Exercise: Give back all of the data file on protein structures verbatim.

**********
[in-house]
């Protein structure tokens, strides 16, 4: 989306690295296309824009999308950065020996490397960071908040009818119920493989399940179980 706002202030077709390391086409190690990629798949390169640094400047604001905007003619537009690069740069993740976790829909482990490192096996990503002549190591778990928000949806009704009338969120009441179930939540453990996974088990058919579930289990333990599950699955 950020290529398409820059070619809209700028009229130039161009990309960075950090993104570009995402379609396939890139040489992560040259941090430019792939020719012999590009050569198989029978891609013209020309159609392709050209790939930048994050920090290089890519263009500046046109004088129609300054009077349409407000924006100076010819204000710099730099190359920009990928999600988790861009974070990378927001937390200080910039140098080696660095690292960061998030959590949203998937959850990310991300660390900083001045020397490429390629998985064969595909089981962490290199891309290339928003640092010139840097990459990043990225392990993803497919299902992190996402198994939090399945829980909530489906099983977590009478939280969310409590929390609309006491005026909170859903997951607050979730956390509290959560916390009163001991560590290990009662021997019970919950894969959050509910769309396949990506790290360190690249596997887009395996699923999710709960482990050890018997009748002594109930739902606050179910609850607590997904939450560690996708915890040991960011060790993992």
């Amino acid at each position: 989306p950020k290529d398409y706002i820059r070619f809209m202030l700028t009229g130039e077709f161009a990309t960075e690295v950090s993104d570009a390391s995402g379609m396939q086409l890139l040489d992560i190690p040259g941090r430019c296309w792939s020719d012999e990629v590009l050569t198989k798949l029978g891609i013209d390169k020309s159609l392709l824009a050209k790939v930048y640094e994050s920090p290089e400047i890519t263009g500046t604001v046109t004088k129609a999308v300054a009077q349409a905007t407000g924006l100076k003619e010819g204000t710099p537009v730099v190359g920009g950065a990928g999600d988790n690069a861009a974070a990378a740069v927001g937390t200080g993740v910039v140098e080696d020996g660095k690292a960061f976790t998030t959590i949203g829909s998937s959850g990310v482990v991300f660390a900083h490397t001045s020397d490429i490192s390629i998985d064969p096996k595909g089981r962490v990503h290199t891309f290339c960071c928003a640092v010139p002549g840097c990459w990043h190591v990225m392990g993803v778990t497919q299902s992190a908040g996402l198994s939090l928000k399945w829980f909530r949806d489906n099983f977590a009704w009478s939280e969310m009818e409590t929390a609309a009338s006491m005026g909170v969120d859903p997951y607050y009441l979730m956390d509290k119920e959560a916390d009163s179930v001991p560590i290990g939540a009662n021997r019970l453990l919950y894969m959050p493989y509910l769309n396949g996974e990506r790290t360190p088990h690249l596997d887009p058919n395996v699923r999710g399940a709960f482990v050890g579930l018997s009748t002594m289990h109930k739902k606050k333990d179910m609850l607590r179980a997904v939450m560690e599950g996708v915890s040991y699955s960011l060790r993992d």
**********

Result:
[in-house]
């Protein structure tokens, strides 16, 4: 989306690295296309824009999308950065020996490397960071908040009818119920493989399940179980 706002202030077709390391086409190690990629798949390169640094400047604001905007003619537009690069740069993740976790829909482990490192096996990503002549190591778990928000949806009704009338969120009441179930939540453990996974088990058919579930289990333990599950699955 950020290529398409820059070619809209700028009229130039161009990309960075950090993104570009995402379609396939890139040489992560040259941090430019792939020719012999590009050569198989029978891609013209020309159609392709050209790939930048994050920090290089890519263009500046046109004088129609300054009077349409407000924006100076010819204000710099730099190359920009990928999600988790861009974070990378927001937390200080910039140098080696660095690292960061998030959590949203998937959850990310991300660390900083001045020397490429390629998985064969595909089981962490290199891309290339928003640092010139840097990459990043990225392990993803497919299902992190996402198994939090399945829980909530489906099983977590009478939280969310409590929390609309006491005026909170859903997951607050979730956390509290959560916390009163001991560590290990009662021997019970919950894969959050509910769309396949990506790290360190690249596997887009395996699923999710709960482990050890018997009748002594109930739902606050179910609850607590997904939450560690996708915890040991960011060790993992």
């Amino acid at each position: 989306p950020k290529d398409y706002i820059r070619f809209m202030l700028t009229g130039e077709f161009a990309t960075e690295v950090s993104d570009a390391s995402g379609m396939q086409l890139l040489d992560i190690p040259g941090r430019c296309w792939s020719d012999e990629v590009l050569t198989k798949l029978g891609i013209d390169k020309s159609l392709l824009a050209k790939v930048y640094e994050s920090p290089e400047i890519t263009g500046t604001v046109t004088k129609a999308v300054a009077q349409a905007t407000g924006l100076k003619e010819g204000t710099p537009v730099v190359g920009g950065a990928g999600d988790n690069a861009a974070a990378a740069v927001g937390t200080g993740v910039v140098e080696d020996g660095k690292a960061f976790t998030t959590i949203g829909s998937s959850g990310v482990v991300f660390a900083h490397t001045s020397d490429i490192s390629i998985d064969p096996k595909g089981r962490v990503h290199t891309f290339c960071c928003a640092v010139p002549g840097c990459w990043h190591v990225m392990g993803v778990t497919q299902s992190a908040g996402l198994s939090l928000k399945w829980f909530r949806d489906n099983f977590a009704w009478s939280e969310m009818e409590t929390a609309a009338s006491m005026g909170v969120d859903p997951y607050y009441l979730m956390d509290k119920e959560a916390d009163s179930v001991p560590i290990g939540a009662n021997r019970l453990l919950y894969m959050p493989y509910l769309n396949g996974e990506r790290t360190p088990h690249l596997d887009p058919n395996v699923r999710g399940a709960f482990v050890g579930l018997s009748t002594m289990h109930k739902k606050k333990d179910m609850l607590r179980a997904v939450m560690e599950g996708v915890s040991y699955s960011l060790r993992d």